Saturday, June 22, 2013

Novel Review: Out of the Easy by Ruta Sepetys

Rating (Out of 5): ~4
Genre: YA Historical with Romance
Publisher: Penguin (Philomel)
Publish Date: February 12th, 2013
Spoilers?: No/Very Minor.

Goodreads Synopsis:

It’s 1950, and as the French Quarter of New Orleans simmers with secrets, seventeen-year-old Josie Moraine is silently stirring a pot of her own. Known among locals as the daughter of a brothel prostitute, Josie wants more out of life than the Big Easy has to offer.

She devises a plan get out, but a mysterious death in the Quarter leaves Josie tangled in an investigation that will challenge her allegiance to her mother, her conscience, and Willie Woodley, the brusque madam on Conti Street. Josie is caught between the dream of an elite college and a clandestine underworld. New Orleans lures her in her quest for truth, dangling temptation at every turn, and escalating to the ultimate test.

With characters as captivating as those in her internationally bestselling novel Between Shades of Gray, Ruta Sepetys skillfully creates a rich story of secrets, lies, and the haunting reminder that decisions can shape our destiny.

Something Specific:

  • "'Whether I shall turn out to be the hero of my own life, or whether that station will be held by anybody else [...] these pages must show.'" (ARC) (It's a quote from David Copperfield, apparently, [I've never read it,] that has significance to this book.)
  • "I leapt eagerly into books. The characters' lives were so much more interesting than the lonely heartbeat of my own." (ARC) YES.
  • "Willie said normal was boring and that I should be grateful that I had a touch of spice. She said no one cared about boring people, and when they died, they were forgotten, like something that slips behind the dresser. Sometimes I wanted to slip behind the dresser. Being normal sounded perfectly wonderful." (ARC)
  • "'Let me tell you something 'bout those rich Uptown folk,' said Cokie. 'They got everything that money can buy, their bank accounts are fat, but they ain't happy. They ain't ever gone be happy. You know why? They soul broke. And money can't fix that, no sir.'" (ARC)
  • "'A dame that knows the ropes isn't likely to get tied up.'" (ARC) I like that, and while it might sound a bit bad, it also worked very well for the situation and characters, in how it's phrased.

The Cover:

I really like the cover of this book. It's pretty, it makes sense for the book, and it's not embarrassing. The colors work, it has a historical feel, and the background also looks similar to what I imagine a room in the brothel looks like. I just overall really like this cover.


I ended up getting this book somewhat by chance—I had my pick of several, none were really calling to me, but I had heard a lot of good things about this book, as well as Sepetys’ first book, and decided to get it. I thought it was going to be slow, with long paragraphs and little dialogue, but that maybe it would be beautiful instead of droning—plus I’m not usually a fan of historical novels, so that adds to the wariness. I was wrong, though, and pleasantly so.
Set in the 1950’s, Out of the Easy stars Josie, seventeen years old, who wants to get away from the place that she’s stuck in. She lives on her own above the bookstore where she works, because her mother, a prostitute, doesn’t want her around. She works for the Madame of the whore house, Willie, who’s tough but cares for her in her own way. And then the dangerous guy that her mother loves comes back to town, and this nice older guy she met gets murdered, and Josie starts getting caught up in all these lies that she doesn’t know how to handle.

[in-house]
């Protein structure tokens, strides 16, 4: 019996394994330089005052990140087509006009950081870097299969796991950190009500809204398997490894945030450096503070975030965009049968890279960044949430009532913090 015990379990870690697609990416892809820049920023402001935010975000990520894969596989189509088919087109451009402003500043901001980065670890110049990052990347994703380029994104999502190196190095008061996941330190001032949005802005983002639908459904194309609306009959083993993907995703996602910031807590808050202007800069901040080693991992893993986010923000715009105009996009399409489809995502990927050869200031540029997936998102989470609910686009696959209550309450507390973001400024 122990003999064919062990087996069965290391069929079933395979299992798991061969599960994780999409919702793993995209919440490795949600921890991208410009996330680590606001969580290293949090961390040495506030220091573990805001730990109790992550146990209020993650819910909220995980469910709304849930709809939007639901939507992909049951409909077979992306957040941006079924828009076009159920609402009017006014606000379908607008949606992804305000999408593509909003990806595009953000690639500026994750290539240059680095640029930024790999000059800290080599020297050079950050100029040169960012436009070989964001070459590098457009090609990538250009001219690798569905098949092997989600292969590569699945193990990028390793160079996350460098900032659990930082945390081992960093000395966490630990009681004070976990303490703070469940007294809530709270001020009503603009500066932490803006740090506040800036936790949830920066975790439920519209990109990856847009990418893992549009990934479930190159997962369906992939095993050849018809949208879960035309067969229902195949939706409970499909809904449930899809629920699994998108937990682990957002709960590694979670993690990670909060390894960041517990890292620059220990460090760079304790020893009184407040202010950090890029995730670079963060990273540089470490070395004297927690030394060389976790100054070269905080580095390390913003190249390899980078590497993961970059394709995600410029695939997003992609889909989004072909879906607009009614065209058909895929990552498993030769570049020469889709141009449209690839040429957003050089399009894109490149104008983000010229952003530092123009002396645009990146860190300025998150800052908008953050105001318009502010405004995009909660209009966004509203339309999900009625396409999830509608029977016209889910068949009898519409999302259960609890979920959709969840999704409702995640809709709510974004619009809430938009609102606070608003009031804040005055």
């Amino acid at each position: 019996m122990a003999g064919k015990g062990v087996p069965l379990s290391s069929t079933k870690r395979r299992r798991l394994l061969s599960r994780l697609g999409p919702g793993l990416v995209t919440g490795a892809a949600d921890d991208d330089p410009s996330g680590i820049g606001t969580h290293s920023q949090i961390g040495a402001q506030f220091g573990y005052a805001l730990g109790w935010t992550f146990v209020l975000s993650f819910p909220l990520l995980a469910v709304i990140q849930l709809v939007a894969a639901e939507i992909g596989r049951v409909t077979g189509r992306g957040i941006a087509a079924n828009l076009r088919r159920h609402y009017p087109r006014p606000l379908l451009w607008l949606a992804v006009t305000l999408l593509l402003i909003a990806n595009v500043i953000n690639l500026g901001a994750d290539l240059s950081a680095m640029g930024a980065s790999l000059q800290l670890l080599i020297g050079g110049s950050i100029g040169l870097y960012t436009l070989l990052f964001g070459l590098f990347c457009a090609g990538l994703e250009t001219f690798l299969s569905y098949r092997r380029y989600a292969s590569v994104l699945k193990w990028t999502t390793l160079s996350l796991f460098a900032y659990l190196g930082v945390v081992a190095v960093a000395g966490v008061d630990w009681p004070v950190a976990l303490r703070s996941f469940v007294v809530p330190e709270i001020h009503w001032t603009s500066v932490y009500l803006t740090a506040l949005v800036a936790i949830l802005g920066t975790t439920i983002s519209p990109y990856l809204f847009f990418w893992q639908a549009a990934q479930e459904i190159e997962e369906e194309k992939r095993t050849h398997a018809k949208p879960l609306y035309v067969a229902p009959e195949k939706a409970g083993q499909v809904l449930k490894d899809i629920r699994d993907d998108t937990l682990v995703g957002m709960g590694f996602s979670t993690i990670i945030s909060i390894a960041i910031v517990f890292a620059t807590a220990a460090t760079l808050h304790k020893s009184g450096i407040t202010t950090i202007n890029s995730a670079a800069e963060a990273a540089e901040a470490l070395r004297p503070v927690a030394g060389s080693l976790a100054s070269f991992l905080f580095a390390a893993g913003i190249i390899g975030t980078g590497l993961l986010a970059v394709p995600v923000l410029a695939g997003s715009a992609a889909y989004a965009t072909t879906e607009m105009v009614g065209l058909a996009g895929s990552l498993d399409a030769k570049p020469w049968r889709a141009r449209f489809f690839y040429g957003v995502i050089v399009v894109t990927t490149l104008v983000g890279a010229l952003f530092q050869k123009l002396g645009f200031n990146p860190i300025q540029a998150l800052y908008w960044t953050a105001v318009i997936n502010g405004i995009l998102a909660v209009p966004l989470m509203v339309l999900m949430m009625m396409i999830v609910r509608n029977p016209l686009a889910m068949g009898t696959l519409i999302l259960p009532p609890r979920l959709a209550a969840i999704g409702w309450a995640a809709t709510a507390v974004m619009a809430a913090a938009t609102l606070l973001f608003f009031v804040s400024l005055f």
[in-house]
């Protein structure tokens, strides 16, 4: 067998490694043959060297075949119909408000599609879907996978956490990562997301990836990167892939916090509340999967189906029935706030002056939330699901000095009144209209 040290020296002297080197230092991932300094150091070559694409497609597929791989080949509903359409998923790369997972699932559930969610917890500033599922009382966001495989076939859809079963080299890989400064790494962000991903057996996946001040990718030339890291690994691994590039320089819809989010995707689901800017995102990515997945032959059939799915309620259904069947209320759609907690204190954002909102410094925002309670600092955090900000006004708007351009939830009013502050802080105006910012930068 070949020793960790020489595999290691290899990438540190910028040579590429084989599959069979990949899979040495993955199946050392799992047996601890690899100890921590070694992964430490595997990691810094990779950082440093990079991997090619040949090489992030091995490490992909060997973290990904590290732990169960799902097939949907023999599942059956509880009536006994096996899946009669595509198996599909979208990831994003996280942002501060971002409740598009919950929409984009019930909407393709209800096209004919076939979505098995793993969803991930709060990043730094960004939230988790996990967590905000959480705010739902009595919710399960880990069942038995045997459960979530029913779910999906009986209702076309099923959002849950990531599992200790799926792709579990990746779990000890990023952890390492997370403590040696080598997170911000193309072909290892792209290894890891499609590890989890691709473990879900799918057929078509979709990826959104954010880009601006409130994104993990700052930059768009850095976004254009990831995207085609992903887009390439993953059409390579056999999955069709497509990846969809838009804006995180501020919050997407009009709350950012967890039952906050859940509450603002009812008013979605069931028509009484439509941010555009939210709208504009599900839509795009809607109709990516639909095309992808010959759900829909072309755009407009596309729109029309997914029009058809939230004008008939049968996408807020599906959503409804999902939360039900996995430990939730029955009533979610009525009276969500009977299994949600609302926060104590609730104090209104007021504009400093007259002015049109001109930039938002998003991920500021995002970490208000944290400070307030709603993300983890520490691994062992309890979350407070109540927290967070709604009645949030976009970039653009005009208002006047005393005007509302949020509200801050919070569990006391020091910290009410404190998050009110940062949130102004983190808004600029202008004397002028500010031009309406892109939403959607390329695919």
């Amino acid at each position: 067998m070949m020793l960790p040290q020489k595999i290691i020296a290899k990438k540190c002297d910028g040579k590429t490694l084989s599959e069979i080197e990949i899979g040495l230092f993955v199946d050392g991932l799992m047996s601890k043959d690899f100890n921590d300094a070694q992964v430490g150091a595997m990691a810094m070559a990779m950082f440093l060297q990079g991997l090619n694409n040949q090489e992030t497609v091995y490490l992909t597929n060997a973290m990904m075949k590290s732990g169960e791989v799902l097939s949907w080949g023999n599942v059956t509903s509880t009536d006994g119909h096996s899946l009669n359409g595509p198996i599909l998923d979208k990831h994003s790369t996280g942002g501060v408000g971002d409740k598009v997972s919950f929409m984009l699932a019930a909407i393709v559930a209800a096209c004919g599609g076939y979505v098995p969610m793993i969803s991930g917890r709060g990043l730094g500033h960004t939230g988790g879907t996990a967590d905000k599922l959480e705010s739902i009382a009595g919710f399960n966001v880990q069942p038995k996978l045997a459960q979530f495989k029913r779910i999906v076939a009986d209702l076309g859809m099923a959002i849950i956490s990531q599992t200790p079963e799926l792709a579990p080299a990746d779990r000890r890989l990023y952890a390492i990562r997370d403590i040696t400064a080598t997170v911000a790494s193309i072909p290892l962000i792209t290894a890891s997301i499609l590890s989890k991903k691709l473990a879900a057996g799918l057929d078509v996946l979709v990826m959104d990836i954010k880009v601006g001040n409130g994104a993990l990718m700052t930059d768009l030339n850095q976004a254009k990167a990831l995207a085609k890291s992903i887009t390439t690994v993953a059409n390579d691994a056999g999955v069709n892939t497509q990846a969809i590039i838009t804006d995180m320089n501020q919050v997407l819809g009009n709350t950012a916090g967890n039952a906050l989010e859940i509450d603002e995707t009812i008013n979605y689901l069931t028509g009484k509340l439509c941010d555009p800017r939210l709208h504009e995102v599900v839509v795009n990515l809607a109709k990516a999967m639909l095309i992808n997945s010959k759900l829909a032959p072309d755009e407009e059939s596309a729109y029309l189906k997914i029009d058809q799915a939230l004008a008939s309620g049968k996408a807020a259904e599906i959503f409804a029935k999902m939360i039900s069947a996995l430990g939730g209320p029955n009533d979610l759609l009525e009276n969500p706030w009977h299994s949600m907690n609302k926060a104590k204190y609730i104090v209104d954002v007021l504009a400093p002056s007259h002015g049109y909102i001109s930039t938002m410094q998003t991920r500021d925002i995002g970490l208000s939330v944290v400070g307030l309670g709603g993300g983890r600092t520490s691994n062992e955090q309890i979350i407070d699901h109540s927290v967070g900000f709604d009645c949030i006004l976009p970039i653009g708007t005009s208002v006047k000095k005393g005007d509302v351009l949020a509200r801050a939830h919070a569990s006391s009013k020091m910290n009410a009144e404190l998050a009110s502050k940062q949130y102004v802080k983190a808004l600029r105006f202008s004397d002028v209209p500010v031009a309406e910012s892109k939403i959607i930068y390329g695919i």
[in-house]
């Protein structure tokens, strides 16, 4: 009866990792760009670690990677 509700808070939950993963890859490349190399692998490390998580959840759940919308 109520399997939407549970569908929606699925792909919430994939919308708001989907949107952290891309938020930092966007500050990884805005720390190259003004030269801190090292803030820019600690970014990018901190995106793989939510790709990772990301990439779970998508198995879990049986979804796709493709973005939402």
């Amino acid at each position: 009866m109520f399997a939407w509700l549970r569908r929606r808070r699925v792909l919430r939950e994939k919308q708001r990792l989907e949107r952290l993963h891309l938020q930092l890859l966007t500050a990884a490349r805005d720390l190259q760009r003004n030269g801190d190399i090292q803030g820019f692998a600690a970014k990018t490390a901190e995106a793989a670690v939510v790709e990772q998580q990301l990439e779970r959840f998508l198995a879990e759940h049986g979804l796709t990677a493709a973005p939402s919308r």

The writing, first. I thought that it would be long and take more time, but it was actually a really easy, rather quick read. It wasn’t heavy in paragraphs, as there was a good balance of dialogue. There were a lot of intriguing thoughts, a lot of pretty insights, that I liked, too.
I like Josie. She’s a bit lost, starts lying when maybe she shouldn’t, gets accidentally caught up in this mess that she doesn’t know how to deal with. But she wasn’t stupid, and she was very active, and she was trying to do the best that she could, she was doing the best that she believed she could be doing.
The plot was really good; Josie’s relationship with her mother was done frustratingly well, and her mother and the dangerous man she loved were just generally despicable and easily disliked. That plot, including the dead man, the debt, and all of the lies was very interesting, and easy to get caught up in. Her relationship with Willie was nice and needed. Just Willie’s character and the other prostitutes were well rounded and believable, as were all of the other characters.
The romance was a rather small plot, but it was there, and for a lot of the book, I was left wondering. There were two guys, and while I was pretty sure I knew which one I wanted (although I wasn’t positive), I didn’t know what was going to happen with the other one. (Actually, now that I think about it, it’s similar to You Look Different in Real Life in that way.) I was very happy with how the romance turned out in the end, too.
The whole ending, actually, was very satisfying.
I was very happy with how the book turned out, and with how much I enjoyed it. It wasn’t light, but it was a pretty easy read, kept my interest easily, and went by much faster than I thought it would. And while I’ve heard a lot of good things about Sepetys’ first book, Between Shades of Gray, now I know that I want to pick it up when I get the chance, as well as anything else that Sepetys releases in the future.

 A review copy was provided by Cuddlebuggery's Little Blogger, Big Ambitions project and Stephanie Sinclair, of Cuddlebuggery. Thank you so, so much!

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